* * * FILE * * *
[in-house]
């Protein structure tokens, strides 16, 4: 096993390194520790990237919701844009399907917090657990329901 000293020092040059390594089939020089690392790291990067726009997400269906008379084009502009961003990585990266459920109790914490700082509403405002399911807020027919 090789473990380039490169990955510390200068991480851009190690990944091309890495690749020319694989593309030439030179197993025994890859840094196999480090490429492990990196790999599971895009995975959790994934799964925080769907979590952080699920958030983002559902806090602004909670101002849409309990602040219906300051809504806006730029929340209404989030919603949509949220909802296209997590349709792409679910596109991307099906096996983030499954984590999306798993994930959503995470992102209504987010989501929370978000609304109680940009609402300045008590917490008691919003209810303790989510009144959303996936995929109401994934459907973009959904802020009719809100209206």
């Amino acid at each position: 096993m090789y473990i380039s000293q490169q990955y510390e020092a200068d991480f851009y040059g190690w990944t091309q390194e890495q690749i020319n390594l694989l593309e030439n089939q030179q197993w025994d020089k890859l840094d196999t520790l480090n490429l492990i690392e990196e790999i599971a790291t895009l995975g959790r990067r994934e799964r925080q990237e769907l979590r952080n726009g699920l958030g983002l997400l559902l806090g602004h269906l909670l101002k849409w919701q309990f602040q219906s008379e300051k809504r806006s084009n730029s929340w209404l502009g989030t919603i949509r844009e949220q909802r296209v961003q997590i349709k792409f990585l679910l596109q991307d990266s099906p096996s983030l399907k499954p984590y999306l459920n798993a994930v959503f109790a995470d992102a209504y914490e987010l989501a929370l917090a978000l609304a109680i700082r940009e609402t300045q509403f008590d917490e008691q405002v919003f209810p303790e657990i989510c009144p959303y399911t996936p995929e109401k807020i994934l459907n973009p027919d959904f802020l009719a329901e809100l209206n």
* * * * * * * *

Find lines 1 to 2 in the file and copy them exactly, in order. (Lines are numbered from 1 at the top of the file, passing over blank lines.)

[in-house]
């Protein structure tokens, strides 16, 4: 096993390194520790990237919701844009399907917090657990329901 000293020092040059390594089939020089690392790291990067726009997400269906008379084009502009961003990585990266459920109790914490700082509403405002399911807020027919 090789473990380039490169990955510390200068991480851009190690990944091309890495690749020319694989593309030439030179197993025994890859840094196999480090490429492990990196790999599971895009995975959790994934799964925080769907979590952080699920958030983002559902806090602004909670101002849409309990602040219906300051809504806006730029929340209404989030919603949509949220909802296209997590349709792409679910596109991307099906096996983030499954984590999306798993994930959503995470992102209504987010989501929370978000609304109680940009609402300045008590917490008691919003209810303790989510009144959303996936995929109401994934459907973009959904802020009719809100209206």